It’s 100 percent true that Sgt. Pepper’s was one of the first records my mom played for me as a kid. I don’t think that’s a weird thing, that a bunch of other people my age haven’t had that exact experience. Despite the psychedelic language and undertone, the record is amazingly kid-friendly – it sounds like a parade or a circus a lot, and sentiments like “I get by with a little help from my friends” is straight-up Sesame Street in its youthful enthusiasm. We didn’t dwell on the “get high” line right after that one, of course. There was no point in going down that road.
Maybe Joel Jerome Morales’s mom played him Sgt. Pepper’s as a kid. It’s likely – what other reason could there be for the erstwhile DIOS mastermind to have internalized the record so much that he felt compelled to release a tribute album of his own to it on the fiftieth anniversary of its release? Or maybe Joel’s a baby boomer and was around when it was released. I don’t know! What, do you think I have a copy of his birth certificate or something? (I don’t, just to clarify.) I just assume everybody’s my own age until they prove me otherwise. So yes, Joel’s mom played it for him as a kid, just like mine did. (Again, I have no idea if this is true.)
Back on track – has it really been fifty years? I mean, surely, it’s not been fifty years since my introduction, but still, fifty’s an awful lot of years to be separated from anything. And there are only two surviving members of the Beatles at this this point – Paul and Ringo, in case you’ve been suspended in cryostasis for at least thrity-seven years – so a fiftieth anniversary only really gets half the enthusiasm from the album’s originators that it should. But don’t be too sad, because there are millions (probably) of people like Joel who feel such an affinity for it that it will be embraced with the proper amount of love and admiration for its milestone. And also, fortunately, Sgt. Papa’s Lonely <3's Club Band is such a loving and spirited rendition of a few of the record’s tunes that hearing them in a new context just injects an extra amount of joy into the whole celebration.
Besides reworking these songs a bit to give them the Joel Jerome stamp of identification, what he really wanted to accomplish was a production ideal that would pay homage to the original’s genius. Because of 1960s technological limitations, Sgt. Pepper’s stands as a masterwork of studio manipulation. It sounds amazing still, and for Joel to even scratch the surface of that document would be a triumph in and of itself. But guess what? Sgt. Papa’s actually sounds like there’s someone pretty proficient behind the boards, and there is! It’s Joel!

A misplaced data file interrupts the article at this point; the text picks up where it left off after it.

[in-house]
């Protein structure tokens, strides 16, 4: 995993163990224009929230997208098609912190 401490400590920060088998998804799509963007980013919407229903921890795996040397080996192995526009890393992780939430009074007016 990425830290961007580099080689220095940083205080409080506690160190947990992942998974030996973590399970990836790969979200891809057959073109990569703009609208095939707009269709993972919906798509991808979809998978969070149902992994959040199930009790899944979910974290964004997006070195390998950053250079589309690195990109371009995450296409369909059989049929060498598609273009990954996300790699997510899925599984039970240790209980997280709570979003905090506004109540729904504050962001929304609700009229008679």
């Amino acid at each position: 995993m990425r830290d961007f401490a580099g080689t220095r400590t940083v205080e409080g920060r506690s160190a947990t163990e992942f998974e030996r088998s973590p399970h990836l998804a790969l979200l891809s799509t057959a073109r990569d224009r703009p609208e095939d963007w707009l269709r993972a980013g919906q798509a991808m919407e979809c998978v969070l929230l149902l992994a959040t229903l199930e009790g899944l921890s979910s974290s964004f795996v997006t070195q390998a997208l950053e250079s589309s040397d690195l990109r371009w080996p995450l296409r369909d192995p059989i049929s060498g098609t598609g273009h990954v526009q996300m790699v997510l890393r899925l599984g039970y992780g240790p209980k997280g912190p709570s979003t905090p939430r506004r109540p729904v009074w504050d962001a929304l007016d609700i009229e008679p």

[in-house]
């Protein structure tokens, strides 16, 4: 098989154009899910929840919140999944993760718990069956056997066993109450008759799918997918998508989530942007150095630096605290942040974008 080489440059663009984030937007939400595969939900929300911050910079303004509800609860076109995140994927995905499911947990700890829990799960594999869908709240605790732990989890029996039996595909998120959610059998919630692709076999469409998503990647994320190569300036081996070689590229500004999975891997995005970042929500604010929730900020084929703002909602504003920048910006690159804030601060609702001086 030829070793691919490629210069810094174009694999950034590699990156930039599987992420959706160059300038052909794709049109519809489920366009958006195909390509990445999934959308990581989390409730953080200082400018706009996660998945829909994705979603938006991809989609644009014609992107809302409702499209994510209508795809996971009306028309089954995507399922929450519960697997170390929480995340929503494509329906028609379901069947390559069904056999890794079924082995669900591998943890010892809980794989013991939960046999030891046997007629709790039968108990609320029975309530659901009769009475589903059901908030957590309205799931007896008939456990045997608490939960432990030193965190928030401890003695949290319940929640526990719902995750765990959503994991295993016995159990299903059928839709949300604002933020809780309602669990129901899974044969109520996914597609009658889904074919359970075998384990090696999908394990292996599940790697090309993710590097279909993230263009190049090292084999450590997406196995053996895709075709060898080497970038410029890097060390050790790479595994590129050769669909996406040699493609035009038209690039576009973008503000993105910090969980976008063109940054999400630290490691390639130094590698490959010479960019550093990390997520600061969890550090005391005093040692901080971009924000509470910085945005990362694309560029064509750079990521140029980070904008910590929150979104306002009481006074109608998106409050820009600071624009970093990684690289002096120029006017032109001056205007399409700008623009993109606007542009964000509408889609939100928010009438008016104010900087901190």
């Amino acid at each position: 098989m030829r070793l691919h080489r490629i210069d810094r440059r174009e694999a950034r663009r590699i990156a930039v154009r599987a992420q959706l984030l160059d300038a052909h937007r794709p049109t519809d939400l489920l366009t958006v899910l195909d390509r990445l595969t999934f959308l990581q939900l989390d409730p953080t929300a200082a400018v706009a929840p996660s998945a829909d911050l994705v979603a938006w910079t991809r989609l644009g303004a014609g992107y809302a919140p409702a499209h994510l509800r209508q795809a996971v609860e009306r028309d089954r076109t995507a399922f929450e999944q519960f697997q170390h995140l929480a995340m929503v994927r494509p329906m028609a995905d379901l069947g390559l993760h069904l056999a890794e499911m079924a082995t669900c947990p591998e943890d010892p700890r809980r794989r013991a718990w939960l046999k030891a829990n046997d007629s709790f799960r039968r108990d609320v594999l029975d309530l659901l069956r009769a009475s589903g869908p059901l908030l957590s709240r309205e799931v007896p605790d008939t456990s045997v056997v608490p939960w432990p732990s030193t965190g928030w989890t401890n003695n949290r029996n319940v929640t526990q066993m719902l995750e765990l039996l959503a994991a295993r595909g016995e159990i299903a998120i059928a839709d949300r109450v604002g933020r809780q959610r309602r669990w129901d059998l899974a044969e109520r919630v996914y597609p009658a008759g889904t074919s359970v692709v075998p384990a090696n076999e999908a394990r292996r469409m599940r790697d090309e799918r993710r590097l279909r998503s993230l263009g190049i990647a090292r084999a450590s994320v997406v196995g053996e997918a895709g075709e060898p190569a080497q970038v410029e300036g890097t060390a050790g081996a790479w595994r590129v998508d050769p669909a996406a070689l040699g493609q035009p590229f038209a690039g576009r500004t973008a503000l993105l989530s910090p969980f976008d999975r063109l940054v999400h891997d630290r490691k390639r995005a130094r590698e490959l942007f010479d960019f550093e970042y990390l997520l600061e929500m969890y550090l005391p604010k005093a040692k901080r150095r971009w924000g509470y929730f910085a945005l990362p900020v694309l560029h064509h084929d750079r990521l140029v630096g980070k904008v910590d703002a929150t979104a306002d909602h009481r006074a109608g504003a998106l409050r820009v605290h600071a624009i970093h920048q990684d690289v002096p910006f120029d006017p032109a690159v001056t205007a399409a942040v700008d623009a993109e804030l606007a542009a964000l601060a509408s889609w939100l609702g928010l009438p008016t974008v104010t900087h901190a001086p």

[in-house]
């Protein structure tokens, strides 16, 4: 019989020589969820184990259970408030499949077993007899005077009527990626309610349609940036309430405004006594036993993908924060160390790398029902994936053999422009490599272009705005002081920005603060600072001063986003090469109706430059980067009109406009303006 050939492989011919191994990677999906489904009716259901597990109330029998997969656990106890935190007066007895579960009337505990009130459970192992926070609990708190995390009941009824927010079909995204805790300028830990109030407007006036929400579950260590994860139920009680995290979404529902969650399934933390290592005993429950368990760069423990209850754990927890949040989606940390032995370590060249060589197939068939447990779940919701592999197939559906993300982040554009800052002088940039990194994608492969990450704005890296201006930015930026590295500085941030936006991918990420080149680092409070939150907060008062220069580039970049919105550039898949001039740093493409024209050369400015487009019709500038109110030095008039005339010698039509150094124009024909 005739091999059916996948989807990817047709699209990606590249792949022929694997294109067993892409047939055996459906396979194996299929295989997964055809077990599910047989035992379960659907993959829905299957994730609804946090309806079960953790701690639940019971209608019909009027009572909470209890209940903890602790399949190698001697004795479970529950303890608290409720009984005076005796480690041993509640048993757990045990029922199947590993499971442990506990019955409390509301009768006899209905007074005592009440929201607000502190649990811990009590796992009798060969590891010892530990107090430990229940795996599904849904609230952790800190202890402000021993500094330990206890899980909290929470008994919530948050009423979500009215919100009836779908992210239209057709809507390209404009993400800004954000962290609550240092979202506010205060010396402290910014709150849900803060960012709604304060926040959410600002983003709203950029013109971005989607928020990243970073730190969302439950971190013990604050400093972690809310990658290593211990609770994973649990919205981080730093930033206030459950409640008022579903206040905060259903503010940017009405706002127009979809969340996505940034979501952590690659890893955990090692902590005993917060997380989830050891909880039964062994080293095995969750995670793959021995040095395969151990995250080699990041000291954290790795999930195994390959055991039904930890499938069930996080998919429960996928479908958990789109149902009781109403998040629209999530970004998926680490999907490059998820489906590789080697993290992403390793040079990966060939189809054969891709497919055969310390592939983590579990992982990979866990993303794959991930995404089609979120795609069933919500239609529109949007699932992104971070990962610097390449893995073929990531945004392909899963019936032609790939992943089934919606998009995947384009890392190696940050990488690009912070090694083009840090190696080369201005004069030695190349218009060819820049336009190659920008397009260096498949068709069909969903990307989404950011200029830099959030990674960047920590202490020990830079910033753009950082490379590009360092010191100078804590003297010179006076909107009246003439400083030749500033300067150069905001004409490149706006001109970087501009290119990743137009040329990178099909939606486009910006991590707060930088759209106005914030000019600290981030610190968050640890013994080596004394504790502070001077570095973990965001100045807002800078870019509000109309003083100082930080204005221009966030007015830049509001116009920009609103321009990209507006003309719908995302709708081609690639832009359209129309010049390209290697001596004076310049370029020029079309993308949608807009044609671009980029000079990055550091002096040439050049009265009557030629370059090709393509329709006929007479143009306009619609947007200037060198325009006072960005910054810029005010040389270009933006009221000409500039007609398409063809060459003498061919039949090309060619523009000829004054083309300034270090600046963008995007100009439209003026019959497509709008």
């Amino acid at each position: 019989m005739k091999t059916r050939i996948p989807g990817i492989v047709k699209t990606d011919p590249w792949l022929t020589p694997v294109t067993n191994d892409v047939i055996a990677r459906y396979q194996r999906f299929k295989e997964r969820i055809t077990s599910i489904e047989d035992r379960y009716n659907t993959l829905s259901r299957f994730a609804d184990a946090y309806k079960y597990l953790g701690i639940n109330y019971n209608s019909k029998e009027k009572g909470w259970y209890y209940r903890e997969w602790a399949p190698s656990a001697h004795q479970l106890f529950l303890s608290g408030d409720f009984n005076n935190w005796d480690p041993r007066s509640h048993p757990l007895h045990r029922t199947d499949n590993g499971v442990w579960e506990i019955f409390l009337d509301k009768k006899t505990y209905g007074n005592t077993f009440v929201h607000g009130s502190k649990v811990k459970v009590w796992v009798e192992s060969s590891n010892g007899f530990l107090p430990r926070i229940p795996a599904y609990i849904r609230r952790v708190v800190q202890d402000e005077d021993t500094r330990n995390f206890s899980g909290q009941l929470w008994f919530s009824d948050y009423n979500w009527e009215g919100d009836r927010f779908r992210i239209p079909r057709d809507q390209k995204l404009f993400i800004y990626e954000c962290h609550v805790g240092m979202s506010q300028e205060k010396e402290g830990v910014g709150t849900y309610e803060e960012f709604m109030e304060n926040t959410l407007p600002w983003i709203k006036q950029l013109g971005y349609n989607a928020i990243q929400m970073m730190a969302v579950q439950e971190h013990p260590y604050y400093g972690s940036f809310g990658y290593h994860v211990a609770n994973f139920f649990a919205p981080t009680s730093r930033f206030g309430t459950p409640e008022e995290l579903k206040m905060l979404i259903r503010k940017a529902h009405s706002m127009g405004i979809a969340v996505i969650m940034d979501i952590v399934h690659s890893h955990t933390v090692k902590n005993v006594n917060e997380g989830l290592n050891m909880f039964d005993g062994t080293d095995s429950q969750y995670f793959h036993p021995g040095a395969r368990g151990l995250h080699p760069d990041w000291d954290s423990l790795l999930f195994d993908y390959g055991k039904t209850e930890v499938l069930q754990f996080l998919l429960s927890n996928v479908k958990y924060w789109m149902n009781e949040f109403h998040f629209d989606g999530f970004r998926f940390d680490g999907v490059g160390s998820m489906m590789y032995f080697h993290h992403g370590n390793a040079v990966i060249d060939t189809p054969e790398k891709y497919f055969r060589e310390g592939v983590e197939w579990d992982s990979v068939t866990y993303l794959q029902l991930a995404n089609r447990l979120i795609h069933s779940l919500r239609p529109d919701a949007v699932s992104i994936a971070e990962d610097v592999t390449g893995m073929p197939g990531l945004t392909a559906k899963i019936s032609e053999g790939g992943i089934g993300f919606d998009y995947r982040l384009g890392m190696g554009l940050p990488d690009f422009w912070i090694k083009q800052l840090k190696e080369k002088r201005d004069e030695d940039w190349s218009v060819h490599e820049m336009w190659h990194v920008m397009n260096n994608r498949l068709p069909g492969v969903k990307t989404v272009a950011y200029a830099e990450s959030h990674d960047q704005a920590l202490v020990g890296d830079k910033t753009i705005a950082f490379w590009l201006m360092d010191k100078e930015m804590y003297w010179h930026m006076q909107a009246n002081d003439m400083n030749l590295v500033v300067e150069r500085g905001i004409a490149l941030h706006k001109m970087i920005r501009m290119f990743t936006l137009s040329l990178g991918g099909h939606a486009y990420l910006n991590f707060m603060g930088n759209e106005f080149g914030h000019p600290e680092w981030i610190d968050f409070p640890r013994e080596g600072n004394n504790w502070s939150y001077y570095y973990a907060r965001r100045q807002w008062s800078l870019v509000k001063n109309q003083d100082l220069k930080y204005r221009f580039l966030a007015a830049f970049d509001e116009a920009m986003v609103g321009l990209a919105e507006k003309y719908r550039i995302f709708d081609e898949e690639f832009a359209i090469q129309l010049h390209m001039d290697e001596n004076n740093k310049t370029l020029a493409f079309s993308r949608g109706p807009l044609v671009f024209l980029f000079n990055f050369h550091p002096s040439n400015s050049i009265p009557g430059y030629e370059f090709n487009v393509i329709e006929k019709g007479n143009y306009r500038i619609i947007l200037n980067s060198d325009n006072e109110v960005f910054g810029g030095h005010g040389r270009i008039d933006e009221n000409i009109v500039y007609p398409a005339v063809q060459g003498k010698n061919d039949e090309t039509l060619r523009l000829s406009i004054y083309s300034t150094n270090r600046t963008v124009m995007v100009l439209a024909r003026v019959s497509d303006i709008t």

It’s not hyperbole or blasphemy to suggest that Sgt. Papa’s Lonely <3's Club Band could stand as an alternate-reality version of Sgt. Pepper’s that would have been just as good upon its release in 1967 if Joel and his crew had released it instead of the Beatles. It’s period-specific, spot on. Maybe it’s a little too “LA” and not as much “Liverpool,” but hey, this is my alternate reality I’m imagining, and logic will get you nowhere. Suffice to say, Joel and his band capture the essence of the album while putting their own indie-psych spin on it, such as the sped-up “Strawberry Feels” or the stretched-out Beatles-meets-Cocker boogie of “Billy Shears” (a version of “With a Little Help from My Friends”). (And notice the cheeky retitling going on here, too.) Maybe the disco wiggle of “Sgt Papa’s Reprise” or the “Space Oddity”-esque “A Day and a Life” would be a little ahead of their time, but hey, isn’t that what Sgt. Pepper’s was anyway, a musical document on the absolute frontier of composition and recording in pop music?
So let’s all raise a glass and recall where we were the first time we heard Sgt. Pepper’s, celebrate it for its longevity, and use it as inspiration to press ever forward in our artistic endeavors. You don’t have to be as literal as Joel in your homage to inspiration, but it’s a nice reminder of what you can do to honor something that means a lot to you. Joel’s love for Sgt. Pepper’s is clear, and Sgt. Papa’s Lonely <3's Club Band is a nice addition to its mythology.